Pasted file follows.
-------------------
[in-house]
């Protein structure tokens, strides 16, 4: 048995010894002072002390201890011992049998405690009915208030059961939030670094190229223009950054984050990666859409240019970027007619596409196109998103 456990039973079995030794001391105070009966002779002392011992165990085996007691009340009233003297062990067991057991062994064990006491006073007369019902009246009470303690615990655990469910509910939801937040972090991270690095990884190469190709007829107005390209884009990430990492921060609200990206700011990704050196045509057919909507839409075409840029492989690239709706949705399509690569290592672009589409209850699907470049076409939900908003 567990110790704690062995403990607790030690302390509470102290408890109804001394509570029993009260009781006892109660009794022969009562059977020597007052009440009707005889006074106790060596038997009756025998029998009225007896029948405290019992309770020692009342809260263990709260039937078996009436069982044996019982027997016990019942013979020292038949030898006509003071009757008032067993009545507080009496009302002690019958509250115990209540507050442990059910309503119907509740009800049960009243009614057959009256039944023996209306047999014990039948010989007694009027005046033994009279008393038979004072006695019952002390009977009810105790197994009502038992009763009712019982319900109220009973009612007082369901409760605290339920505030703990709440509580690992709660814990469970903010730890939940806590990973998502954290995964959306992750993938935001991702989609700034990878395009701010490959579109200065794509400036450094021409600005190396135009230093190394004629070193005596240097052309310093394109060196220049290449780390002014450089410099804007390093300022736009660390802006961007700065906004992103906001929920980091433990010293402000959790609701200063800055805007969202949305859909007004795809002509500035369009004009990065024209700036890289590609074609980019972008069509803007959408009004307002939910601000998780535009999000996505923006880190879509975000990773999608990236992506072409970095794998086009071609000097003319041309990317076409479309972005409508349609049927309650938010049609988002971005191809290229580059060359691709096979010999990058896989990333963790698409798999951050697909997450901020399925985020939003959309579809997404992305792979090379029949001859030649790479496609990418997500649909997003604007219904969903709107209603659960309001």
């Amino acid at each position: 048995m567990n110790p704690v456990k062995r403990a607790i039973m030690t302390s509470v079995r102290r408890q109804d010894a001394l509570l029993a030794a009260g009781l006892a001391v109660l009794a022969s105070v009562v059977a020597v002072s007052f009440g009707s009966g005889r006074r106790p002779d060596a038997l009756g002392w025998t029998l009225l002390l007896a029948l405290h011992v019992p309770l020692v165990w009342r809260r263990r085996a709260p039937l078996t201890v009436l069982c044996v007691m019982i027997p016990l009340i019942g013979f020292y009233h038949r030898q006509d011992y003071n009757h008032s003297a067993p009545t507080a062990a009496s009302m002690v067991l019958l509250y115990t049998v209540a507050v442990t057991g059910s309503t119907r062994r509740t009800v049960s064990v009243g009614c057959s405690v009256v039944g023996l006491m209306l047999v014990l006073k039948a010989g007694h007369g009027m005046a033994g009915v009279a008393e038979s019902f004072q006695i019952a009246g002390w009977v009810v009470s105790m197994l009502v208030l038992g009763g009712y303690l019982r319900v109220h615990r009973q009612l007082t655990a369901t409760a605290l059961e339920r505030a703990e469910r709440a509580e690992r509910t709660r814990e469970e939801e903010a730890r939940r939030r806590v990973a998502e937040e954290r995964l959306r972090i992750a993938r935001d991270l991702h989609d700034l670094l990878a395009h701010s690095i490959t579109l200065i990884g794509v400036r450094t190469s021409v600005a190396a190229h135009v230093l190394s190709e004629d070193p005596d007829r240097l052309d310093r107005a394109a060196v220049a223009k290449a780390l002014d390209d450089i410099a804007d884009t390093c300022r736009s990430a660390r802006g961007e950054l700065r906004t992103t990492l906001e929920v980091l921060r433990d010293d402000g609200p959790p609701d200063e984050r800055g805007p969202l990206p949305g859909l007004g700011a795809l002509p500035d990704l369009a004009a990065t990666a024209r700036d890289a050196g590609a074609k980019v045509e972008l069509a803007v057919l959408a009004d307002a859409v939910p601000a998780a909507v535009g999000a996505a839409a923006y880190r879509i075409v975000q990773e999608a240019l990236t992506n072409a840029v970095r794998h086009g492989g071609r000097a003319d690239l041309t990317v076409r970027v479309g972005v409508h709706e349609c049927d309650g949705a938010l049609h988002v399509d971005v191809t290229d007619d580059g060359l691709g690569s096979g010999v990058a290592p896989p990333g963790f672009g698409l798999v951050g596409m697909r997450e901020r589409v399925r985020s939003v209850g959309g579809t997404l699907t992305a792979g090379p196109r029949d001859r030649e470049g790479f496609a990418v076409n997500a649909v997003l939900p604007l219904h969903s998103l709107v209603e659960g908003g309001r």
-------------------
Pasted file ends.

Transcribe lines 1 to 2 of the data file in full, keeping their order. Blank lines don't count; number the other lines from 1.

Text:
[in-house]
């Protein structure tokens, strides 16, 4: 048995010894002072002390201890011992049998405690009915208030059961939030670094190229223009950054984050990666859409240019970027007619596409196109998103 456990039973079995030794001391105070009966002779002392011992165990085996007691009340009233003297062990067991057991062994064990006491006073007369019902009246009470303690615990655990469910509910939801937040972090991270690095990884190469190709007829107005390209884009990430990492921060609200990206700011990704050196045509057919909507839409075409840029492989690239709706949705399509690569290592672009589409209850699907470049076409939900908003 567990110790704690062995403990607790030690302390509470102290408890109804001394509570029993009260009781006892109660009794022969009562059977020597007052009440009707005889006074106790060596038997009756025998029998009225007896029948405290019992309770020692009342809260263990709260039937078996009436069982044996019982027997016990019942013979020292038949030898006509003071009757008032067993009545507080009496009302002690019958509250115990209540507050442990059910309503119907509740009800049960009243009614057959009256039944023996209306047999014990039948010989007694009027005046033994009279008393038979004072006695019952002390009977009810105790197994009502038992009763009712019982319900109220009973009612007082369901409760605290339920505030703990709440509580690992709660814990469970903010730890939940806590990973998502954290995964959306992750993938935001991702989609700034990878395009701010490959579109200065794509400036450094021409600005190396135009230093190394004629070193005596240097052309310093394109060196220049290449780390002014450089410099804007390093300022736009660390802006961007700065906004992103906001929920980091433990010293402000959790609701200063800055805007969202949305859909007004795809002509500035369009004009990065024209700036890289590609074609980019972008069509803007959408009004307002939910601000998780535009999000996505923006880190879509975000990773999608990236992506072409970095794998086009071609000097003319041309990317076409479309972005409508349609049927309650938010049609988002971005191809290229580059060359691709096979010999990058896989990333963790698409798999951050697909997450901020399925985020939003959309579809997404992305792979090379029949001859030649790479496609990418997500649909997003604007219904969903709107209603659960309001």